One of the first head chefs I worked for told me a good chef is one who can work in all four corners of the kitchen, including pastry. From then on, whichever restaurant I worked in, I was always the guy who got put on pastry because no one else wanted it or could do it. I was never formally trained in pastry, so when I decided to broaden my horizons I locked myself away in a kitchen for six months and just tried things out. Then I opened a little shop in Hyndland Street, which led to this shop, Cottonrake, in Great Western Road. We’re only a year into baking bread and breakfast pastries, and it’s still a learning curve every day. I spent some time in France and fell in love with croissants and pains au chocolat. It’s a struggle to find a croissant in Glasgow on a Sunday morning – that was a motivation for me to start making them. I thought it would take 18 months to master a really good pastry, but we nailed it in ten.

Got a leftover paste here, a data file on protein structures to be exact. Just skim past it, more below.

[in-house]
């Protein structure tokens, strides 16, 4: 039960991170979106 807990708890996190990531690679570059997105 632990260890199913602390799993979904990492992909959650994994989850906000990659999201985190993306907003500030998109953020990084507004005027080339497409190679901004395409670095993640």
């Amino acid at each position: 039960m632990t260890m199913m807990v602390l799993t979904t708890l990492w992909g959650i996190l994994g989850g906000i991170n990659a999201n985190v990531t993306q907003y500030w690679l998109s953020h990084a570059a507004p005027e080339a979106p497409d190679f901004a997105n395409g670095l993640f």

This is just a taster, you can browse the full article with more stunning photography on pages 167-197, issue 100.
Interviews Judy Diamond
Photography Neale Smith